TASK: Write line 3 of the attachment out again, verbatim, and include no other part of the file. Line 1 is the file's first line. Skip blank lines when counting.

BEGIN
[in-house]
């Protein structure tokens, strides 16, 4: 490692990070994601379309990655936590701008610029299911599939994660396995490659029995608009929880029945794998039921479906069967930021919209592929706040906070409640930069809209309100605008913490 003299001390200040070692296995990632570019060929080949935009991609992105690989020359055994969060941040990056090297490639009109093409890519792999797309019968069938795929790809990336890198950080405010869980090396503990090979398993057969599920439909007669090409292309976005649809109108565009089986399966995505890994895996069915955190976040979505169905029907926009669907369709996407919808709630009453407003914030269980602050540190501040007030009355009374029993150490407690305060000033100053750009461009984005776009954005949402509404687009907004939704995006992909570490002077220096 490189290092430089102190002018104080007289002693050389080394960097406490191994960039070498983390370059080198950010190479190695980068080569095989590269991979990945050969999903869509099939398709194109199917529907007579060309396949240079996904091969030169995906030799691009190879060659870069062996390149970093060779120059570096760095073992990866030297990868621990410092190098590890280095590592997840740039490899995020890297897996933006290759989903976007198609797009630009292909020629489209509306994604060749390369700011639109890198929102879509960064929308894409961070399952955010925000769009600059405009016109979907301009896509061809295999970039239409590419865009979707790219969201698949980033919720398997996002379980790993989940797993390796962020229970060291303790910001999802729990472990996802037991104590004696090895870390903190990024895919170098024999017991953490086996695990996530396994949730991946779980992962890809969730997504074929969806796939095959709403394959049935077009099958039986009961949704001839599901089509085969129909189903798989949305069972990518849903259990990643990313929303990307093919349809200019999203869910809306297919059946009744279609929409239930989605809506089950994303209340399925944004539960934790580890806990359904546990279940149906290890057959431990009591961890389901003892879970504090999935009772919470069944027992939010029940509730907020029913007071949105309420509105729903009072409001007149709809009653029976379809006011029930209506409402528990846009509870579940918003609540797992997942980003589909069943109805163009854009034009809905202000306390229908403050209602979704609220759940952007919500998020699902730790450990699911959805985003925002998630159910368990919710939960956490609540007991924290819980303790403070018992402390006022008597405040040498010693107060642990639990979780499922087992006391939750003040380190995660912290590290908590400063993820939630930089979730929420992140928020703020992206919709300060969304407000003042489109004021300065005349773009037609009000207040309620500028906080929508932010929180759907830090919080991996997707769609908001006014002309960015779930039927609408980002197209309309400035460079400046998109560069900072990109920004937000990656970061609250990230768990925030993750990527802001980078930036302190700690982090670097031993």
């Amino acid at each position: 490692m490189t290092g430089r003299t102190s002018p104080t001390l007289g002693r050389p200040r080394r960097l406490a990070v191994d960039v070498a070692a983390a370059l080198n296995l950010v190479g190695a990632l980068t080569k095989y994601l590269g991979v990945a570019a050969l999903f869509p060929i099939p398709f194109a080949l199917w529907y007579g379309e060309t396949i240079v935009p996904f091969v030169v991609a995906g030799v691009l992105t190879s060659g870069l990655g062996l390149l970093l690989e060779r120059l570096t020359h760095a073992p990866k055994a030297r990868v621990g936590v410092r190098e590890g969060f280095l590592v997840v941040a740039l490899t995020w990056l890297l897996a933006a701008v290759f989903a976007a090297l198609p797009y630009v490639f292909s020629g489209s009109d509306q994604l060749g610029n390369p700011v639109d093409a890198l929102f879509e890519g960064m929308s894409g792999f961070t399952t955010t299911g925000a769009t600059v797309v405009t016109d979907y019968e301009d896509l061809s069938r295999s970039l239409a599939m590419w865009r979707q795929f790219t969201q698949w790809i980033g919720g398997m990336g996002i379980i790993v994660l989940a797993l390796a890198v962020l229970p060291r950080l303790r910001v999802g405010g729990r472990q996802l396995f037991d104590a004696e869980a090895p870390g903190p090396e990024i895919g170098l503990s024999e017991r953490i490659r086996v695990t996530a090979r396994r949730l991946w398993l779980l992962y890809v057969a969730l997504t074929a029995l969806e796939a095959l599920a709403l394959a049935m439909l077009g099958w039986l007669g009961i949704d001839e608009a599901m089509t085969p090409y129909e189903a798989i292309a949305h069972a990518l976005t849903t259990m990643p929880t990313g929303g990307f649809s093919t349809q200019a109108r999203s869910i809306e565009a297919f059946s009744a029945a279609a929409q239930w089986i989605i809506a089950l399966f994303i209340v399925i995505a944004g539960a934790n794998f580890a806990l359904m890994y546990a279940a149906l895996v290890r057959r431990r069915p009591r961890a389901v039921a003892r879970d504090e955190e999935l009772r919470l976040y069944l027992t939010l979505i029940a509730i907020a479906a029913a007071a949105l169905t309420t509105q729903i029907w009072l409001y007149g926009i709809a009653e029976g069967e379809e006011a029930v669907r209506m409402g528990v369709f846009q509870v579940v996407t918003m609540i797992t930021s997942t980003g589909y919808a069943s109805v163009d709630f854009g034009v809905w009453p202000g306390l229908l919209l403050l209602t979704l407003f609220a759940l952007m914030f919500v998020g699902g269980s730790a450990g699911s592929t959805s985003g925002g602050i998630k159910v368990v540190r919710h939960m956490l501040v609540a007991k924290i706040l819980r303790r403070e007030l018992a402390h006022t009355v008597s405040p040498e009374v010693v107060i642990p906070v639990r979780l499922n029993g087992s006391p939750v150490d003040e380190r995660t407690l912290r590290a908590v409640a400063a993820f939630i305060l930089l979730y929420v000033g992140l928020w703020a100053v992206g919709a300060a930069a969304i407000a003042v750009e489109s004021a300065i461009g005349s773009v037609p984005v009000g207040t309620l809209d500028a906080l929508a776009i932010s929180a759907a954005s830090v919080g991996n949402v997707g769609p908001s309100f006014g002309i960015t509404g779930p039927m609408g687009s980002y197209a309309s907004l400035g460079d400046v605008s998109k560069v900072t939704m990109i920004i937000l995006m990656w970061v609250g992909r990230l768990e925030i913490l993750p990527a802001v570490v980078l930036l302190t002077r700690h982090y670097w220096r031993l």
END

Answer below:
């Amino acid at each position: 490692m490189t290092g430089r003299t102190s002018p104080t001390l007289g002693r050389p200040r080394r960097l406490a990070v191994d960039v070498a070692a983390a370059l080198n296995l950010v190479g190695a990632l980068t080569k095989y994601l590269g991979v990945a570019a050969l999903f869509p060929i099939p398709f194109a080949l199917w529907y007579g379309e060309t396949i240079v935009p996904f091969v030169v991609a995906g030799v691009l992105t190879s060659g870069l990655g062996l390149l970093l690989e060779r120059l570096t020359h760095a073992p990866k055994a030297r990868v621990g936590v410092r190098e590890g969060f280095l590592v997840v941040a740039l490899t995020w990056l890297l897996a933006a701008v290759f989903a976007a090297l198609p797009y630009v490639f292909s020629g489209s009109d509306q994604l060749g610029n390369p700011v639109d093409a890198l929102f879509e890519g960064m929308s894409g792999f961070t399952t955010t299911g925000a769009t600059v797309v405009t016109d979907y019968e301009d896509l061809s069938r295999s970039l239409a599939m590419w865009r979707q795929f790219t969201q698949w790809i980033g919720g398997m990336g996002i379980i790993v994660l989940a797993l390796a890198v962020l229970p060291r950080l303790r910001v999802g405010g729990r472990q996802l396995f037991d104590a004696e869980a090895p870390g903190p090396e990024i895919g170098l503990s024999e017991r953490i490659r086996v695990t996530a090979r396994r949730l991946w398993l779980l992962y890809v057969a969730l997504t074929a029995l969806e796939a095959l599920a709403l394959a049935m439909l077009g099958w039986l007669g009961i949704d001839e608009a599901m089509t085969p090409y129909e189903a798989i292309a949305h069972a990518l976005t849903t259990m990643p929880t990313g929303g990307f649809s093919t349809q200019a109108r999203s869910i809306e565009a297919f059946s009744a029945a279609a929409q239930w089986i989605i809506a089950l399966f994303i209340v399925i995505a944004g539960a934790n794998f580890a806990l359904m890994y546990a279940a149906l895996v290890r057959r431990r069915p009591r961890a389901v039921a003892r879970d504090e955190e999935l009772r919470l976040y069944l027992t939010l979505i029940a509730i907020a479906a029913a007071a949105l169905t309420t509105q729903i029907w009072l409001y007149g926009i709809a009653e029976g069967e379809e006011a029930v669907r209506m409402g528990v369709f846009q509870v579940v996407t918003m609540i797992t930021s997942t980003g589909y919808a069943s109805v163009d709630f854009g034009v809905w009453p202000g306390l229908l919209l403050l209602t979704l407003f609220a759940l952007m914030f919500v998020g699902g269980s730790a450990g699911s592929t959805s985003g925002g602050i998630k159910v368990v540190r919710h939960m956490l501040v609540a007991k924290i706040l819980r303790r403070e007030l018992a402390h006022t009355v008597s405040p040498e009374v010693v107060i642990p906070v639990r979780l499922n029993g087992s006391p939750v150490d003040e380190r995660t407690l912290r590290a908590v409640a400063a993820f939630i305060l930089l979730y929420v000033g992140l928020w703020a100053v992206g919709a300060a930069a969304i407000a003042v750009e489109s004021a300065i461009g005349s773009v037609p984005v009000g207040t309620l809209d500028a906080l929508a776009i932010s929180a759907a954005s830090v919080g991996n949402v997707g769609p908001s309100f006014g002309i960015t509404g779930p039927m609408g687009s980002y197209a309309s907004l400035g460079d400046v605008s998109k560069v900072t939704m990109i920004i937000l995006m990656w970061v609250g992909r990230l768990e925030i913490l993750p990527a802001v570490v980078l930036l302190t002077r700690h982090y670097w220096r031993l």